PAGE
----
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Weekly Blog: The subtle art of free writing

Community Manager
Community Manager
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Have you ever felt like you have a story to tell just waiting to get out? Or thought journaling or keeping a diary might be a useful way of processing your experiences? Or just felt like getting something off your chest without burdening those around you with your angst?

Allow me to recommend free writing. Since my diagnosis, I’ve never been more grateful to be a writer, for the catharsis and therapy available through simply scribbling down your thoughts.

If you’re new to this sort of carry on and are looking for a way to get started, here’s a simple exercise to kick start your writing life. I use this exercise in writing workshops with reluctant high school students, trying to introduce them to the joys of writing and it often surprises them by re-casting writing as a pleasure rather than a chore.

Consider for a moment the miracle of writing. You can have thoughts in your brain, synapses firing and electrical impulses triggering the passage of those thoughts from your brain, down your arm, through your fingers gripping a pen or pencil, and transmitting those thoughts on to paper in a series of markings that others can comprehend and thus understand your interior world. It’s a kind of magic!

So, let’s begin. Get yourself a pen that works and writes smoothly, a notebook, a comfortable seat at a desk or table where you won’t be disturbed and block out ten minutes of your life to give yourself over to the joy of writing. Don’t grip the pen too hard or your fingers will get sore. In fact, let’s warm up our writing hand by shaking it out, stretching the fingers, clenching and unclenching a fist several times.

Now, there are three very simple rules for free writing:

  1. Keep the pen moving at all times. If you can’t think of anything just move the pen across the page, drawing loops or writing, “I can’t think of anything to write,” until the ideas begin to flow.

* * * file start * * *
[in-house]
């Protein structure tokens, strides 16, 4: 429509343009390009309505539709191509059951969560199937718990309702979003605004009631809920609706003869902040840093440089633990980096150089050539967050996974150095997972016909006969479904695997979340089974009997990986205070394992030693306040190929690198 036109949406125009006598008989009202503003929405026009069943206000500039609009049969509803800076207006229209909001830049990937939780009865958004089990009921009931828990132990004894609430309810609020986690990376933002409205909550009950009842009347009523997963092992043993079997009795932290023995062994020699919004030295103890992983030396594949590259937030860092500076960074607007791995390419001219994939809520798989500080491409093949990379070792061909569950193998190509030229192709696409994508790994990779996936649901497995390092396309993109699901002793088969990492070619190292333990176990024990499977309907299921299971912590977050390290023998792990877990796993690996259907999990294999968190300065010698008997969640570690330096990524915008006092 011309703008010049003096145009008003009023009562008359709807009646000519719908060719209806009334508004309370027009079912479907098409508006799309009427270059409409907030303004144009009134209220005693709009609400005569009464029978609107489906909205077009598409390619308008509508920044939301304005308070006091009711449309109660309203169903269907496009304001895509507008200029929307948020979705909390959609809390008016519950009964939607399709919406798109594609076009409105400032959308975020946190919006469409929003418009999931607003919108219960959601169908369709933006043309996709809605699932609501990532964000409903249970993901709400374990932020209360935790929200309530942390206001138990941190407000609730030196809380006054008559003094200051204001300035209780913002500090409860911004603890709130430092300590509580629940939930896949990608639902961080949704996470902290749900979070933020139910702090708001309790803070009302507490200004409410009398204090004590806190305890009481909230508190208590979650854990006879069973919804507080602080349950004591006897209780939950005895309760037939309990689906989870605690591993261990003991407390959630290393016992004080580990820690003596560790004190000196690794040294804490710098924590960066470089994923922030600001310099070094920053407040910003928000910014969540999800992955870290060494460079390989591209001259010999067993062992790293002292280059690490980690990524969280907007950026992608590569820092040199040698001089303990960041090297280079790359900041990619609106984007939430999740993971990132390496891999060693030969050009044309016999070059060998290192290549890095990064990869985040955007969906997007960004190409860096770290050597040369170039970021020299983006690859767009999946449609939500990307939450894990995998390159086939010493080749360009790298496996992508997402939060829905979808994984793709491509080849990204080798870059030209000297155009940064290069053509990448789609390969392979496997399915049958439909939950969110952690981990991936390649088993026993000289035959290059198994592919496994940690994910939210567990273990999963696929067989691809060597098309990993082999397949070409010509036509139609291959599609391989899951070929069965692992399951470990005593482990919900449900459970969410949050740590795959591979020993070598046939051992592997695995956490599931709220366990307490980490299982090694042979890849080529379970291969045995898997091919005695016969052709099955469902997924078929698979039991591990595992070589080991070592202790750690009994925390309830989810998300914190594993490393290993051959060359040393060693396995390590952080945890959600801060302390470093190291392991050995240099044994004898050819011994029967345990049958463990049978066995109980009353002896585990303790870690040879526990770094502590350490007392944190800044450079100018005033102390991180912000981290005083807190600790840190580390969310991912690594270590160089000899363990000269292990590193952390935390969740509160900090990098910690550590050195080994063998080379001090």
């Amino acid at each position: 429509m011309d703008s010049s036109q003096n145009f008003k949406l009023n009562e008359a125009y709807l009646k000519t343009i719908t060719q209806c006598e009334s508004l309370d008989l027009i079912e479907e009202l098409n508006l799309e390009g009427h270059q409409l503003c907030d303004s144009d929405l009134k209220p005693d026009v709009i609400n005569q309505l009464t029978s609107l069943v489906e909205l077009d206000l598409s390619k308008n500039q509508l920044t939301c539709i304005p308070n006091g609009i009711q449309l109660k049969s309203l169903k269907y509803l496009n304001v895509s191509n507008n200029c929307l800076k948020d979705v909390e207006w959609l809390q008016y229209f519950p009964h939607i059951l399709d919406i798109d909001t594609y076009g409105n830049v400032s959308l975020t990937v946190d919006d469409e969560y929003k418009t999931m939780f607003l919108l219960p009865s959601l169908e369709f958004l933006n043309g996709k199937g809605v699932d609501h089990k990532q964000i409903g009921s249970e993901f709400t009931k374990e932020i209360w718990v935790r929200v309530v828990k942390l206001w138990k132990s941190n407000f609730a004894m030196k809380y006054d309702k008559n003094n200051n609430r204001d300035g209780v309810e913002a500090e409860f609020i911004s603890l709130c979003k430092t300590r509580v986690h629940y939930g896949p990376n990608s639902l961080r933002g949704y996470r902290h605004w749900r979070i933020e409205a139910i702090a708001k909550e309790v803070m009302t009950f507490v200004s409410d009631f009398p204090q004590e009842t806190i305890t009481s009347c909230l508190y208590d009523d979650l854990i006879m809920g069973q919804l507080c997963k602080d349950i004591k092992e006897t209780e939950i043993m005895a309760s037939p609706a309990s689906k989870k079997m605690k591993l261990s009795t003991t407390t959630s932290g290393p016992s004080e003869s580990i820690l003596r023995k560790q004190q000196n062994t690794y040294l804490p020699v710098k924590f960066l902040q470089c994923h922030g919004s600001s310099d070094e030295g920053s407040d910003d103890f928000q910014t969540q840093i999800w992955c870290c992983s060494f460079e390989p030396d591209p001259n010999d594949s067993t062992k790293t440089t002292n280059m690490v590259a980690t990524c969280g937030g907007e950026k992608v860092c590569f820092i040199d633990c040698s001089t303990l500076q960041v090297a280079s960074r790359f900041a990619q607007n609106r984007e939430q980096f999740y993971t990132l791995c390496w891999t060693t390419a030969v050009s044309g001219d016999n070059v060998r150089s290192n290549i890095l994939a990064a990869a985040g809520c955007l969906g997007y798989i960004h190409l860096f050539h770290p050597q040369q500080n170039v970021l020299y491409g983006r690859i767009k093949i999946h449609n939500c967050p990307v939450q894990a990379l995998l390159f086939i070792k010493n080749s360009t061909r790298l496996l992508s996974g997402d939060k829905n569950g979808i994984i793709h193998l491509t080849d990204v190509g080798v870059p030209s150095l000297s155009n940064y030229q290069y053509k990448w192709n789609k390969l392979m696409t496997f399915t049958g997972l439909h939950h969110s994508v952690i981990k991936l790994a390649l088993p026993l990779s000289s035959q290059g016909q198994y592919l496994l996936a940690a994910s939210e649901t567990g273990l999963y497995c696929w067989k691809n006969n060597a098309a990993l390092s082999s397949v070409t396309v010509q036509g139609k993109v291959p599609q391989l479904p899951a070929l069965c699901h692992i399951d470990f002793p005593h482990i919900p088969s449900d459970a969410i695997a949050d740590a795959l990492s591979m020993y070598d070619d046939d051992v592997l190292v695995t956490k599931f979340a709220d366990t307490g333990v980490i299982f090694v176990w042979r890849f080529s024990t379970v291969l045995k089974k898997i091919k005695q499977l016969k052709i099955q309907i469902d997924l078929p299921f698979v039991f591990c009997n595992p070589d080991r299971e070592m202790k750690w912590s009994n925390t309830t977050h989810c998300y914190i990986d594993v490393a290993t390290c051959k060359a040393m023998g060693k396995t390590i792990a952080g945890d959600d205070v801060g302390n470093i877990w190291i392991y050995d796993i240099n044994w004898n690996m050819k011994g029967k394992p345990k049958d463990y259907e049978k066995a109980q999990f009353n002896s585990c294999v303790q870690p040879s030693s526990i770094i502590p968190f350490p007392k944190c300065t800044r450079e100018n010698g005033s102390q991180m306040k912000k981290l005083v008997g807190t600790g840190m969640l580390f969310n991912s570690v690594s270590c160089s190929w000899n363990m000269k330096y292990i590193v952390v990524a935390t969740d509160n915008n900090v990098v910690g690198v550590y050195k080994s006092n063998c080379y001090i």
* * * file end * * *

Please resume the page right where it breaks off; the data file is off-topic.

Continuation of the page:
2. Go with your first thought. Don’t have an idea and reject and try and come up with a better one. Just start writing, let it flow, and see what comes out. You might surprise yourself.
  3. And most importantly, don’t criticise yourself. Turn off that inner voice that sometimes heckles you, that says you don’t know what you’re doing or you’re doing it all wrong. It is literally not possible to do free writing wrong. The clue’s in the name – “free” writing. It can be anything you want it to be.

The idea here is not to produce a perfect, polished piece of writing, but rather to get out of the way of your own writing, to tap into the unconscious or sub-conscious mind and see what lurks there. You can use a stopwatch or clock and set yourself a five- or ten-minute free writing task and try and get in a daily routine of doing first thing in the morning over a cuppa to start the day.

Your free writing might be garbled, largely unintelligible, but may contain the kernel of an idea – a storyline, a character, even a single sentence or turn of phrase – that can provide inspiration for a more considered piece of writing. It might record and interpret a dream or reveal some nagging anxiety about something that has already happened, or your feelings about upcoming events. By being able to read these thoughts and feelings on the page, for me at least, makes them somehow less scary or intimidating.

Free writing is a great way to get the creative juices flowing like metaphorical jumper leads for your writing practice. You might not aspire to winning a Pulitzer Prize, or even to be published, but recording your experiences as you navigate a cancer diagnosis might help you take some of the emotional sting out of your feelings or help those around you better understand and appreciate what you are going through.